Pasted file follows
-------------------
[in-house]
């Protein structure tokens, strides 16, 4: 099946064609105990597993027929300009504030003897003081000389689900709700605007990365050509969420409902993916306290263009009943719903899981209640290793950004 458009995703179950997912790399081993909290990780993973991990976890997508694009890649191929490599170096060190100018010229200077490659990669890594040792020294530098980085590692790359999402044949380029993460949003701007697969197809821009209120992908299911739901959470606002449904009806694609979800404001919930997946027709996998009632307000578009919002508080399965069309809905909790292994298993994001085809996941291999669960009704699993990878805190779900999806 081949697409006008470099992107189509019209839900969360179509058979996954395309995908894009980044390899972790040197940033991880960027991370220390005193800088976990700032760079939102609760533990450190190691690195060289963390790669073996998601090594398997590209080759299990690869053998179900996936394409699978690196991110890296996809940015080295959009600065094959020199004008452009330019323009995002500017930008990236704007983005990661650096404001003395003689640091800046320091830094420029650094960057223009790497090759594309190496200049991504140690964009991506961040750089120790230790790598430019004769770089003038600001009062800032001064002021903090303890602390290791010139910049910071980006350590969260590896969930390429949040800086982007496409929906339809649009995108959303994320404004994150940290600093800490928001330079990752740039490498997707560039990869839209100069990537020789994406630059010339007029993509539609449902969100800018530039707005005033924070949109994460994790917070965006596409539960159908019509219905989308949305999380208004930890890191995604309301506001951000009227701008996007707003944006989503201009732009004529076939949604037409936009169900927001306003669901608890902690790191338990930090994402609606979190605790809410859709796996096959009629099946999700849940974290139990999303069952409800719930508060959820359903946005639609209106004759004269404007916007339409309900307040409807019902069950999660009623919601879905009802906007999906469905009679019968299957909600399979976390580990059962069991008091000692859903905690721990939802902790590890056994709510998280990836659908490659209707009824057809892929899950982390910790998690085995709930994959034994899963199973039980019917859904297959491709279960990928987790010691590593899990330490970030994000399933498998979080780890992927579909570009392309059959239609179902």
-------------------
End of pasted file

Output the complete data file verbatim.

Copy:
[in-house]
């Protein structure tokens, strides 16, 4: 099946064609105990597993027929300009504030003897003081000389689900709700605007990365050509969420409902993916306290263009009943719903899981209640290793950004 458009995703179950997912790399081993909290990780993973991990976890997508694009890649191929490599170096060190100018010229200077490659990669890594040792020294530098980085590692790359999402044949380029993460949003701007697969197809821009209120992908299911739901959470606002449904009806694609979800404001919930997946027709996998009632307000578009919002508080399965069309809905909790292994298993994001085809996941291999669960009704699993990878805190779900999806 081949697409006008470099992107189509019209839900969360179509058979996954395309995908894009980044390899972790040197940033991880960027991370220390005193800088976990700032760079939102609760533990450190190691690195060289963390790669073996998601090594398997590209080759299990690869053998179900996936394409699978690196991110890296996809940015080295959009600065094959020199004008452009330019323009995002500017930008990236704007983005990661650096404001003395003689640091800046320091830094420029650094960057223009790497090759594309190496200049991504140690964009991506961040750089120790230790790598430019004769770089003038600001009062800032001064002021903090303890602390290791010139910049910071980006350590969260590896969930390429949040800086982007496409929906339809649009995108959303994320404004994150940290600093800490928001330079990752740039490498997707560039990869839209100069990537020789994406630059010339007029993509539609449902969100800018530039707005005033924070949109994460994790917070965006596409539960159908019509219905989308949305999380208004930890890191995604309301506001951000009227701008996007707003944006989503201009732009004529076939949604037409936009169900927001306003669901608890902690790191338990930090994402609606979190605790809410859709796996096959009629099946999700849940974290139990999303069952409800719930508060959820359903946005639609209106004759004269404007916007339409309900307040409807019902069950999660009623919601879905009802906007999906469905009679019968299957909600399979976390580990059962069991008091000692859903905690721990939802902790590890056994709510998280990836659908490659209707009824057809892929899950982390910790998690085995709930994959034994899963199973039980019917859904297959491709279960990928987790010691590593899990330490970030994000399933498998979080780890992927579909570009392309059959239609179902």